"A private for-profit utility company operating in a state-sanctioned regional monopoly must not be allowed to self-regulate in contravention of the New Mexico Constitution. The Public Regulation Commission (PRC) is tasked with regulating industries to ensure fair and reasonable rates, and to assure reasonable and adequate services to the public; yet a portion of the Energy Transition Act (ETA) has removed this constitutional mandate. Although we are supportive of the clean energy transition initiatives in the ETA, we must maintain the power of the PRC to do their job. If these issues are not addressed now, ratepayers will be left to foot the bill to decommission fossil fuel and nuclear facilities, foisting the cost of the state’s energy transition upon the general public instead of the corporations that have profited for decades. The only real way to avoid a perilous future of continued dependence on fossil fuels is to transition immediately to a truly clean, renewable energy economy while ensuring equity for the populace. Food & Water Watch supports this petition as part of an ongoing campaign to transition to the clean energy future necessary to avert the worst effect of climate change," stated Adam Carlesco, Climate & Energy Staff Attorney at Food & Water Watch.
Physicians for Social Responsibility Dr. Robert M. Bernstein, MD, NM Chapter President
“The ETA requires ratepayers to pay for all clean-up costs without any review. This is highly unfair, and an affront to the public interest. Coal ash is the waste that is left after coal is burned. Medical science and the Environmental Protection Agency agree that coal ash is dangerously toxic and poses a threat to human health, causing cancer, heart damage, lung disease, birth defects, and more. Unfortunately, many tons of coal ash have been produced by PNM’s San Juan Generating Station and have been buried without protective liners. Physicians for Social Responsibility, a national organization of 30,000 health care providers, of which I am the NM Chapter President, has long been alarmed at the public health risks of coal ash,” said Dr. Robert M. Bernstein, MD, with Physicians for Social Responsibility- New Mexico. “For the health of New Mexicans, it is critical that this industrial waste stream of coal ash be investigated to determine the extent of the threat to our health. If coal ash has been leaking and/or leaching, it must be cleaned up to avoid a public health disaster. The clean-up must be monitored to eliminate contamination, and the company must be held responsible for the costs, not ratepayers.” continued Dr. Bernstein.
Rio Arriba Concerned Citizens Bill Clark, President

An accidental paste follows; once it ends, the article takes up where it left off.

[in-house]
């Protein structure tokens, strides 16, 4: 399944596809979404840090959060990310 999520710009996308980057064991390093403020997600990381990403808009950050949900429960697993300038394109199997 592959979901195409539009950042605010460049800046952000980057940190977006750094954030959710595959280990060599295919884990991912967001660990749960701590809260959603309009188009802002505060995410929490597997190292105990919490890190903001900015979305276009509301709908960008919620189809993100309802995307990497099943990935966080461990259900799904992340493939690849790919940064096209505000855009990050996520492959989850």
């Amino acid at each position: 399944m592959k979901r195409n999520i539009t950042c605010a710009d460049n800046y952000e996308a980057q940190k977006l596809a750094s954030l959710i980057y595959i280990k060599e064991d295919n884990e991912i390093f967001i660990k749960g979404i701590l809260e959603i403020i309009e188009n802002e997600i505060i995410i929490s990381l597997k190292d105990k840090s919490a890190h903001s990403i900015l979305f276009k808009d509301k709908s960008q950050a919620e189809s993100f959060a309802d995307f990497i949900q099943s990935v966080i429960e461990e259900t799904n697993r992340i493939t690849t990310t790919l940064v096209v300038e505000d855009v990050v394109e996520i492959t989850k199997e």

“Rio Arriba Concerned Citizens believes that due process for PRC oversight is required to assure plant closures and replacement power purchases are prudently planned in the best interests of ratepayers. Utility plans and costs need review and concurrence by the PRC before costs are incurred. Oversight is needed to assure facility closure planning and purchase of other energy sources follows PRC due process. This oversight must include assurance of competitive bidding; review of the utility's accurate financial analysis and cost estimates; environmental justice and planning; ratepayer and employment impacts; and accurate utility cleanup and liability estimates consistent with timely scheduling,” stated President Bill Clark with Co-Petitioner RACC.
Tewa Women United Dr. Corrine Sanchez, Executive Director
“Tewa Women United has joined this Petition in defense of the regulatory and democratic safeguards that allow our families and communities to protect our water, land, and health. While we support the increase in the Renewable Portfolio Standard as well as the investment in the transition needs of impacted communities, we are challenging the aspects of the ETA that strip away the review process for the costs associated with abandoning coal and nuclear facilities, cleanup costs, and more. We must close these plants YES. We must transition immediately to renewables YES. We must support those directly impacted YES. And we must do so in a way that retains our communities' rights to challenge the proposals of the electric utilities who continue to invest in dangerous and expensive nuclear and gas and who have a vested interest in passing off the costs of cleanup and abandonment to New Mexicans. We must protect meaningful regulation and due process as we work together to transition our state's electricity sector.”
Citizens for Fair Rates & The Environment Tom Manning, Lead Advocate
“We embrace legislation that moves us urgently on a path to a renewable energy future. However, we need the law to do so in a manner that maintains the regulatory authority of the PRC, ratepayer protections, and ratepayers’ due process of law. The sections of this law that undermine these protections are unconstitutional and unnecessary. We can achieve the renewable portfolio standard, transition support for impacted communities, and securitization while maintaining consumer protections,” said Tom Manning, lead advocate with Citizens for Fair Rates & the Environment. “PNM has been dragging its feet for years, reinvesting in coal power when other utilities determined that renewables were the prudent path forward; now they want to get rewarded for their malfeasance and claim that others are delaying the needed transition.”